As senior diplomats and politicians from 17 countries headed towards the US State Department building in Washington DC, this morning, they couldn’t have missed a couple of Greenpeace climbers dangling below a huge banner bearing a picture of our beautiful blue planet and the words “Too big to fail”.
Greenpeace activists display a banner from a construction crane near the State Department in Washington, D.C., Greenpeace urged government ministers from the world’s 17 biggest greenhouse polluters to‚'Stop Global Warming' and 'Rescue the Planet' from the devastating effects of climate change as ministers gathered for climate talks under the Major Economies Forum (MEF) process.
Climate change will be on agenda at this meeting, billed as the Major Economies Forum (MEF) and we wanted to remind them to put the planet before profits.
The MEF is President Obama's remodeled version of Bush's Major Emitters Meeting. The Bush version was designed as a distraction to real progress, a venue for big economies to look busy while doing nothing. This week we will find out if Obama's approach is going to be more productive.
The climate negotiations could certainly do with a positive shove. The latest UN climate meeting in Bonn ended with no progress, and no sign of the leadership needed to get things back on track. Obama's MEF meeting might be able to add some momentum to get the negotiations back on track.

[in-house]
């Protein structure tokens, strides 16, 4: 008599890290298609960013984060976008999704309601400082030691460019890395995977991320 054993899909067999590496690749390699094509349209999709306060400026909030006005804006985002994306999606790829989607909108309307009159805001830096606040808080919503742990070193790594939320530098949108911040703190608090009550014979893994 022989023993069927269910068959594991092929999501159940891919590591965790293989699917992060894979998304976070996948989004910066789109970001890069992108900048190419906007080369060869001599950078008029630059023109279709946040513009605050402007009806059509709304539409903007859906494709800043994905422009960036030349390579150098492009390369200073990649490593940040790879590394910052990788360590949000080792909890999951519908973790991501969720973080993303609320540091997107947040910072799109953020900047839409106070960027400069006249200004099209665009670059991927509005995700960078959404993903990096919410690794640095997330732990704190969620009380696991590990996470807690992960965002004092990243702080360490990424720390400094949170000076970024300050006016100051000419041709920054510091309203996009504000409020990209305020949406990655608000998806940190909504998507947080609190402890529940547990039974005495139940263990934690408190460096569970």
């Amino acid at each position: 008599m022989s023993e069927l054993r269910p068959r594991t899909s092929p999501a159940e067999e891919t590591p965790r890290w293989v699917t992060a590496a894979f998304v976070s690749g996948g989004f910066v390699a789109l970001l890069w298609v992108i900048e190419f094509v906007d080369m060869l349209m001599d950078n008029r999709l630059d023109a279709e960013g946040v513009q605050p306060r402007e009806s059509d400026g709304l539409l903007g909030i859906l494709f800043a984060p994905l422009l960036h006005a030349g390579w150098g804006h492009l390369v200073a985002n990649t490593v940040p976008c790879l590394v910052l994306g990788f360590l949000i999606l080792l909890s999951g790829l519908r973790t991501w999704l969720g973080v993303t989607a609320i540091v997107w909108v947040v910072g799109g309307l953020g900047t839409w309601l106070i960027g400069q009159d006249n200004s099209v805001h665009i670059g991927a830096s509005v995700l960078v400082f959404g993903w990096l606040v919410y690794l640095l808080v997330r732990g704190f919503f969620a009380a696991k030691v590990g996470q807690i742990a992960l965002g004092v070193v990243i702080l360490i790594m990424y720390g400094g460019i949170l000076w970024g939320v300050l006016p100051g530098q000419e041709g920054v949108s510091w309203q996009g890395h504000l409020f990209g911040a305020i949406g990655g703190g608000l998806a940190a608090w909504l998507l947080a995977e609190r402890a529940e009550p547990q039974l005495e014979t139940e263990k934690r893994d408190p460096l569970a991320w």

The UN Climate Summit in Copenhagen at the end of this year is the best chance we have to take positive action and avoid catastrophic climate change. If the summit is to be a success it needs to deliver three things:
- Emission cuts of at least 40 percent by 2020.
- The funding to achieve them, including $USD 40 billion a year to end deforestation.
- A deal which is legally binding, not just aspirational.
How can the MEF help do this?
It could be a forum for constructive proposals to be put on the table and new ideas worked out. It could be a place where countries can share details about just how much they're prepared to do - injecting some much needed confidence into the talks. The Bali action plan committed rich developed countries to providing funding to help less developed countries make the transition to clean economies, deal with the impacts of climate change and end deforestation. More than a year later the rich nations haven't said how much they're prepared to spend. We're hoping that the MEF will be a place for that to change.
Of course what's really needed is a change in attitude right at the top. During the last round of UN negotiations the Wilkins Ice Shelf collapsed, providing yet more undeniable evidence of the looming catastrophe. But the negotiators, obsessed with political maneuvering and short term national interest were unmoved.
Coincidentally the area has been cordoned off, with President Obama due to address the National Academy of Sciences (next door) while Secretary Clinton opened the MEF meeting.
We hope he got the message, its not the first we have directed at the US President in recent weeks.
President Obama and all heads of state need to take personal responsibility and get involved in the UN Climate negotiations. Only they can offer the leadership needed to bring thw world's nations into line on behalf of the billions of people whose lives will be disrupted or destroyed by runaway climate change if we continue to do nothing.
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